Veggie gardens, in all shapes, sizes

A wall of vegetables: planting and watering

Kelly Heidbreder
Kelly Heidbreder

Do you want to build a vegetable garden? It doesn’t have to be that same old rectangle in the center of your back yard. Instead of building a horizontal garden, build a vertical one. It will save space and even make it easier to harvest.

Byron Wynn, Project Coordinator School Gardening Initiative for the Toledo Botanical Garden, came up with this idea a few years ago and many readers have requested the plan again. It is a curved wall made out of simple elements that will be easy to plant.

I want to build a vegetable in a sunny spot in my yard and include it as a dividing wall around a seating area. I can’t afford to do the rock wall this year, so I think I will try something that is a little more affordable and see if I like it before I commit to the stacked stones.

A wall of vegetables

Here are the supplies you will need for a veggie wall: 4x4 posts, high tensile woven wire fence in four-foot sections, landscape cloth, heavy gauge wire staples, shovel.

Check your local building codes before you dig. After you confirm that you can build a four-foot wall in your yard and have confirmed with the utility companies that you are digging in a clear area, lay out your wall design on the ground first with a hose.

Mark the location for the posts in the ground and dig a hole at least three feet deep so it will be below the frost line and not heave. Let the wire mesh curve between the posts. Two layers of wire fence that will be attached to the outside of the posts and the curve helps keep the wall strong. The space between the wire mesh will be filled with soil, giving you a space about four feet tall, and about six feet wide and four inch deep for planting.

To keep the soil from sifting out of the bottom of the mesh, line the inside of the cavity with black landscape cloth. It will also make it easier to push the plants in the soil from the outside of the wire mesh.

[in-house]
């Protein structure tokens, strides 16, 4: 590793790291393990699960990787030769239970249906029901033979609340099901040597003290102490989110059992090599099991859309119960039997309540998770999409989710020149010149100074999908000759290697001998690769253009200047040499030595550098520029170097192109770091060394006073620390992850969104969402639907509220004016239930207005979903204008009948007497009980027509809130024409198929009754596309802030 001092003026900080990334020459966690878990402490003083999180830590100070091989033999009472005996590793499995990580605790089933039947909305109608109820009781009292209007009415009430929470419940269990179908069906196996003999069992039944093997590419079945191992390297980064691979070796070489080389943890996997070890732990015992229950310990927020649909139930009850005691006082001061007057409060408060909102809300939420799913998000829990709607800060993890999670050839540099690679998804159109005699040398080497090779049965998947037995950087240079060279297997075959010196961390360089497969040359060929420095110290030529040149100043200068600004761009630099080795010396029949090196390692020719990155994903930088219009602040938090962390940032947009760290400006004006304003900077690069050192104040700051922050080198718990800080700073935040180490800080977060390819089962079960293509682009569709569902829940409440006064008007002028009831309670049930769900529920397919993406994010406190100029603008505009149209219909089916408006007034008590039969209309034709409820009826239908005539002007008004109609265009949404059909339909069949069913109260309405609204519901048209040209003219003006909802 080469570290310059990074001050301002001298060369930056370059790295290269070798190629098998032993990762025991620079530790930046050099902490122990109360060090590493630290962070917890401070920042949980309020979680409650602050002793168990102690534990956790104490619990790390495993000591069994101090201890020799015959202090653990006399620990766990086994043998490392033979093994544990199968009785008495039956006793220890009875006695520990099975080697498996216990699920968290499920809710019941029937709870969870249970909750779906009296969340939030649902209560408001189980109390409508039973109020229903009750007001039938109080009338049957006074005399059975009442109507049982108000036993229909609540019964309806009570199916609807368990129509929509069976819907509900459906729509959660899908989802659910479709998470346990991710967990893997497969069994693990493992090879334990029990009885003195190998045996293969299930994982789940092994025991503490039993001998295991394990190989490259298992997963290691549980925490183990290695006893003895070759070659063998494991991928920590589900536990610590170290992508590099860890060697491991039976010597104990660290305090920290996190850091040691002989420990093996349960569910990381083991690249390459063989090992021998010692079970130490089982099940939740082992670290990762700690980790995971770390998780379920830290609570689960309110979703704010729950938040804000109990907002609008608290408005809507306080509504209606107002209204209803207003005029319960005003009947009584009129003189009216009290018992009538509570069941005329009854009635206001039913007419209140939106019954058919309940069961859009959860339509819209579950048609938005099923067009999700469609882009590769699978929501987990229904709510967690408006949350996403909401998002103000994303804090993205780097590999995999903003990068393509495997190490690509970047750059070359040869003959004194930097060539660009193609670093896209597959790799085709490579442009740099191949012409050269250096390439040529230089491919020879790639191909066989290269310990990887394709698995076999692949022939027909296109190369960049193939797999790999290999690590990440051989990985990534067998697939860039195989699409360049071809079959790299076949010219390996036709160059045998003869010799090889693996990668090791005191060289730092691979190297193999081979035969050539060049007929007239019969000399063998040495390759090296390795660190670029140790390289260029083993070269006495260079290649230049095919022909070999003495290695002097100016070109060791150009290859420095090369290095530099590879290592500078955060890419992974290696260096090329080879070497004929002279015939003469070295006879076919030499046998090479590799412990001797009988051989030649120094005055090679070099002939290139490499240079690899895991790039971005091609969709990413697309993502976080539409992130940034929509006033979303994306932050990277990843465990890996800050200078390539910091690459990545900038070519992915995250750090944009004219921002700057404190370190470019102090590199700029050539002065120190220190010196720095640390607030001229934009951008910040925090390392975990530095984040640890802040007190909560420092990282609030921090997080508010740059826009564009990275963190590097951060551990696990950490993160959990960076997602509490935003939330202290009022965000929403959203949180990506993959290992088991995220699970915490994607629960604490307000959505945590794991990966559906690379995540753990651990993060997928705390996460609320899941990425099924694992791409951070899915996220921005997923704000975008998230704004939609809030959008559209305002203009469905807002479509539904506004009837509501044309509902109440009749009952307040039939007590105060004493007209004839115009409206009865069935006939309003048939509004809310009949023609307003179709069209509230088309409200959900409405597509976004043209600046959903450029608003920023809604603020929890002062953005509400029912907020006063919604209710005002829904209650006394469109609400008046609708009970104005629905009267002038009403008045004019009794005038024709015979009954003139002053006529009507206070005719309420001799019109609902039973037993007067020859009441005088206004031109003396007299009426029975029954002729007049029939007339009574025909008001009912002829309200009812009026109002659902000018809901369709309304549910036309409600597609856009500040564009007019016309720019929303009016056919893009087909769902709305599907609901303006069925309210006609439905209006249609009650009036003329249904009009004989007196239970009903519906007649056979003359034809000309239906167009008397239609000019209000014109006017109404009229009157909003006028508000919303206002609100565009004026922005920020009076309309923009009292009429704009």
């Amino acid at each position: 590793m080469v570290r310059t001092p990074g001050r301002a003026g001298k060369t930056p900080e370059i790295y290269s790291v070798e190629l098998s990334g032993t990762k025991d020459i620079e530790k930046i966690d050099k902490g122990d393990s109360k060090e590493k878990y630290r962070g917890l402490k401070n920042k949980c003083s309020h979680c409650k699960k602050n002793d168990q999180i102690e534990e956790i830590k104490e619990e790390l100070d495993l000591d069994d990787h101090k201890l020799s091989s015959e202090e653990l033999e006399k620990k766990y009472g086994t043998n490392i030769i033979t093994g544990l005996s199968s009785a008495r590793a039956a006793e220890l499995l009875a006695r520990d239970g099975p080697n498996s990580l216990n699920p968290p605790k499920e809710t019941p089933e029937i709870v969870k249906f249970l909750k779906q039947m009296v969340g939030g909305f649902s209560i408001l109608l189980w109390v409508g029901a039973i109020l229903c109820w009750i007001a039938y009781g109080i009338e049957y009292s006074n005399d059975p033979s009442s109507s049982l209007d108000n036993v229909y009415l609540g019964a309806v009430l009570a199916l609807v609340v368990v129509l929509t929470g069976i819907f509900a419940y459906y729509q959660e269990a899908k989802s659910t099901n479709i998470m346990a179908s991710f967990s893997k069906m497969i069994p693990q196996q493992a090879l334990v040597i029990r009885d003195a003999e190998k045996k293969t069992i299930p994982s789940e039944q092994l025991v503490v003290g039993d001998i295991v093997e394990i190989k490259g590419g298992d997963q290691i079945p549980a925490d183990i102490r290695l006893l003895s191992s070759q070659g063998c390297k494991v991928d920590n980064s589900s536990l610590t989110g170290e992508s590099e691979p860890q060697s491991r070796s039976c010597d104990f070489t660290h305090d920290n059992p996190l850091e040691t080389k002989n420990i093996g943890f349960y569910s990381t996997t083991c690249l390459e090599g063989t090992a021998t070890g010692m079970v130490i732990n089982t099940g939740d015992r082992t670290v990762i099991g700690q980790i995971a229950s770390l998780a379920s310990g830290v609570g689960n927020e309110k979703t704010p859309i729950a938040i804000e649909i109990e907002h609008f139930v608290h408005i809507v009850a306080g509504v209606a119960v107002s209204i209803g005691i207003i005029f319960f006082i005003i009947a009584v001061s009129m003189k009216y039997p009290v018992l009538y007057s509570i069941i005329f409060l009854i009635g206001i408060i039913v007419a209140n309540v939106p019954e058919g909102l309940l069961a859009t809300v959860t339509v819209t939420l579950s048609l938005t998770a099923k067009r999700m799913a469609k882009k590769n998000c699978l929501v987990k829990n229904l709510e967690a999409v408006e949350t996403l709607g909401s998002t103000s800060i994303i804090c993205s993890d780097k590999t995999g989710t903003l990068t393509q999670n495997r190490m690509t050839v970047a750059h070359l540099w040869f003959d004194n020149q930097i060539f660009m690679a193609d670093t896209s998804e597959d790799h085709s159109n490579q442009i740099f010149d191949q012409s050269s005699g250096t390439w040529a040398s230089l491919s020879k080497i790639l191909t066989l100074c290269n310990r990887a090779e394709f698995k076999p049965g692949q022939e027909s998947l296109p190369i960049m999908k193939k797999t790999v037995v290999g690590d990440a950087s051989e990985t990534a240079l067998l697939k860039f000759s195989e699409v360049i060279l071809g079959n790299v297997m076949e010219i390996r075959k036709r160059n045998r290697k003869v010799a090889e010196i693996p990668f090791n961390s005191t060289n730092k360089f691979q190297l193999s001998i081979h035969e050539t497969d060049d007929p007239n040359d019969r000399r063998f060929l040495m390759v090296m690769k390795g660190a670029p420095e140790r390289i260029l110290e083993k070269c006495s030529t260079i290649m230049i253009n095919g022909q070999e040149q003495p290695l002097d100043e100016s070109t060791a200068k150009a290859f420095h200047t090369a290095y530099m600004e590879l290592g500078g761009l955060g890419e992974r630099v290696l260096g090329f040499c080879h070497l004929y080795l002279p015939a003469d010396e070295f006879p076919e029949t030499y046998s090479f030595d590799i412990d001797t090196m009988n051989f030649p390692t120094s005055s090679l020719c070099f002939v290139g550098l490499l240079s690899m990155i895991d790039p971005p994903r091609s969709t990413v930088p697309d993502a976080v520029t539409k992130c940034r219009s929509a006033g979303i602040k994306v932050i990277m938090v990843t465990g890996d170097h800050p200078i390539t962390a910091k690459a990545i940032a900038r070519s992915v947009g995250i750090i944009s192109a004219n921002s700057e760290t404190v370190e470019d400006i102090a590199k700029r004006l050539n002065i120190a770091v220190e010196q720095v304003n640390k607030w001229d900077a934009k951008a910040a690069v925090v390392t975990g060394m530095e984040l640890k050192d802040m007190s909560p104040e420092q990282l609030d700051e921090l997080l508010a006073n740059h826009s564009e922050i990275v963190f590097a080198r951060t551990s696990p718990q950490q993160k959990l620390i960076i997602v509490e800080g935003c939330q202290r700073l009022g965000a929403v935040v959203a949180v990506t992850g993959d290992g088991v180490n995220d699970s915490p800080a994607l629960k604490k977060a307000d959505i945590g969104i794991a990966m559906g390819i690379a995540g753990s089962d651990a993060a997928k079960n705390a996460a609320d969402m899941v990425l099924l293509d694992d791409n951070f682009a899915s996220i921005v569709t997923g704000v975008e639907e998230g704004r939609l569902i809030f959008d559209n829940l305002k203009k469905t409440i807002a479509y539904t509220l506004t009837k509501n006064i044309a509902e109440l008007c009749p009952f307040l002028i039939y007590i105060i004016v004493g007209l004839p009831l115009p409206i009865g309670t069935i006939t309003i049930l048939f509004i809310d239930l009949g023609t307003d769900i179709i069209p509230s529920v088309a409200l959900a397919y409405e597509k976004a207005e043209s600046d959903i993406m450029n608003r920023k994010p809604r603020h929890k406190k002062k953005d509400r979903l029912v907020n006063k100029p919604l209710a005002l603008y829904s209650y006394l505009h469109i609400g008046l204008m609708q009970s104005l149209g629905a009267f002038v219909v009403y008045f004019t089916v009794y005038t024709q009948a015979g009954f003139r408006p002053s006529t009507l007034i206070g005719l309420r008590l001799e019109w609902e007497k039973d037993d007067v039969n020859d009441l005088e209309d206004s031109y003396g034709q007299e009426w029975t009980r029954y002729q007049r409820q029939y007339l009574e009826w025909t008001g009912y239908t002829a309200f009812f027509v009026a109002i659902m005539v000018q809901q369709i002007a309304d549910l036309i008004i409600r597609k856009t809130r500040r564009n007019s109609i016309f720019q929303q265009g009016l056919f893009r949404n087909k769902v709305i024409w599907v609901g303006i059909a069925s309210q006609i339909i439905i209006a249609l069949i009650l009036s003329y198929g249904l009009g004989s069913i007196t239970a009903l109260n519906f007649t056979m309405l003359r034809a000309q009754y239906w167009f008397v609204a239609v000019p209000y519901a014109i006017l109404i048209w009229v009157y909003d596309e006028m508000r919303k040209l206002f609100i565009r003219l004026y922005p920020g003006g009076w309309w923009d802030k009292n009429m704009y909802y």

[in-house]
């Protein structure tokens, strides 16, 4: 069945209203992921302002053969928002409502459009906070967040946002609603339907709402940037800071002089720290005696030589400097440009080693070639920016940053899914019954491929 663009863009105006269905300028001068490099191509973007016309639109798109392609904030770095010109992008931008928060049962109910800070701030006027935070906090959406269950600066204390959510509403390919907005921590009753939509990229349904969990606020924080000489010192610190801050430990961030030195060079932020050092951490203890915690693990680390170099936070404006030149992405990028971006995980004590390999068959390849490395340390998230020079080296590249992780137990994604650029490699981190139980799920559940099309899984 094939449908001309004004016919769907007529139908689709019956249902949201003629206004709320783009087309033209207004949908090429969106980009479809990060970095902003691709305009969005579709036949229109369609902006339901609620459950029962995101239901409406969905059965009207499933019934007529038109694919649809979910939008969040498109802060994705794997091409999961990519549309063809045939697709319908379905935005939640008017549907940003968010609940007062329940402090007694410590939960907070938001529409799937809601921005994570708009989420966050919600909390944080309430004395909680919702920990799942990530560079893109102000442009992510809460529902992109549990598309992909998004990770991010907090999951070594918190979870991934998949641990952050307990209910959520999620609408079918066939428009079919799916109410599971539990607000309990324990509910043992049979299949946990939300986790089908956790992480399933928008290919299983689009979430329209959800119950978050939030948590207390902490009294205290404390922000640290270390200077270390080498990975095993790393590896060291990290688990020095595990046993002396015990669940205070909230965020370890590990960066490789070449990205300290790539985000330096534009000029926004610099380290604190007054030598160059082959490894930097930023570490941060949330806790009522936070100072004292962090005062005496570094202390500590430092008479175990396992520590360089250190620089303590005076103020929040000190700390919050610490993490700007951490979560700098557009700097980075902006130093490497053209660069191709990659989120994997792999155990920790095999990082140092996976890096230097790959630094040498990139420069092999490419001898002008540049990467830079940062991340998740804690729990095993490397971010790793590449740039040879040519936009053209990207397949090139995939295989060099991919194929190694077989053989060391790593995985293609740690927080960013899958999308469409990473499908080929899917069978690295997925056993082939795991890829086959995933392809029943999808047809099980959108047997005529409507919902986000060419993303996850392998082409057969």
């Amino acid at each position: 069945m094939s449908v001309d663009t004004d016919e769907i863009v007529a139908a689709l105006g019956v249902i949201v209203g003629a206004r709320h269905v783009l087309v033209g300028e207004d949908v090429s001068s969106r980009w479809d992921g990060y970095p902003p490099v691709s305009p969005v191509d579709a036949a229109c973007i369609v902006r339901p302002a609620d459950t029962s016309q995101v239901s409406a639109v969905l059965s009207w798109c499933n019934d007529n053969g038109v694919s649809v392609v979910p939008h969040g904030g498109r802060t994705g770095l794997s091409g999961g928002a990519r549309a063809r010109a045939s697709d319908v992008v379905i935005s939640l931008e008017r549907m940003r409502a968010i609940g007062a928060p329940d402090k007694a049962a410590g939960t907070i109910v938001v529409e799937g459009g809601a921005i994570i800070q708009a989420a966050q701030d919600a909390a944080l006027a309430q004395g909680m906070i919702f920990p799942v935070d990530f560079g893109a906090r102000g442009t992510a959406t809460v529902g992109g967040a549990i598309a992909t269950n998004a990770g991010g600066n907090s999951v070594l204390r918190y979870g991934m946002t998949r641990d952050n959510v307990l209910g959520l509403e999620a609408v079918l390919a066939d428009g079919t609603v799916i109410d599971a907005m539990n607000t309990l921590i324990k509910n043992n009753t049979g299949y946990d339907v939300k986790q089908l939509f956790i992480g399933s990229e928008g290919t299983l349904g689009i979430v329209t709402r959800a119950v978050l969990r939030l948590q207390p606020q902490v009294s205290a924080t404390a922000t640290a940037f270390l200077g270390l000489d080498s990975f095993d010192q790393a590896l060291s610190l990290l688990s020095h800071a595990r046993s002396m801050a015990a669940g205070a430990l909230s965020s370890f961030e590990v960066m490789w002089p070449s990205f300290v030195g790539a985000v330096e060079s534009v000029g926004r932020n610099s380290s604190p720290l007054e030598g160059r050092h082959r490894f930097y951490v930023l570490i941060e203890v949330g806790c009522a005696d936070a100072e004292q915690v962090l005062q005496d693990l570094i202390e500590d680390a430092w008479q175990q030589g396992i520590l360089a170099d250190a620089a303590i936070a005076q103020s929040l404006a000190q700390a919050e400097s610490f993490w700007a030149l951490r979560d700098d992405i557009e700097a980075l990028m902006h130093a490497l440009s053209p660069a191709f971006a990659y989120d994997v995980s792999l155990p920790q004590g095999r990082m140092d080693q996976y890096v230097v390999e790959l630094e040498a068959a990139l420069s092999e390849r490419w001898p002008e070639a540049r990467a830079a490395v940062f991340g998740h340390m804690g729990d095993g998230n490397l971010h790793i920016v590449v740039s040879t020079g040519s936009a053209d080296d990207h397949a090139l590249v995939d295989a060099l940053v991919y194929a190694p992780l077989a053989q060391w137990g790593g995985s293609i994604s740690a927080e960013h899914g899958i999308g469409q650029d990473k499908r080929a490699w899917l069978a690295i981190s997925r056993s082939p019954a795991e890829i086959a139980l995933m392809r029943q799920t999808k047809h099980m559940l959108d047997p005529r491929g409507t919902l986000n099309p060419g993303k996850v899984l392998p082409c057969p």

Fill the lined center of your self-buttressing veggie fence with potting soil. Blend in some compost in the mix for fertilizer.


Once you get the fence filled with soil, you are ready to plant. Add any low growing plant on your wall. If you plant them in clusters on the fence, it also creates a very beautiful pallet of color. Herbs, strawberries and lettuce are a great fit for this project. Plant vining plants like tomatoes and peas on the top and let them hang down the side of the wall using it as a reverse trellis.

You need enough soil in the wall to push the landscape cloth tightly to the mesh. Push the seedlings through the wire opening of the wall, through the black landscape cloth. As the season progresses, the soil will tend to settle toward the bottom of the wall. If the wall starts to bow out, keep it in place with stakes along the bottom.


Once you tuck the plants into the wall, water it thoroughly with your hose until you see water run from the bottom of the wall. Keep it moist with a drip hose. Lay the drip hose on top of the wall and hook it up to a timer at the spigot coming from your house. Set it to automatically turn on every other day for a few hours.

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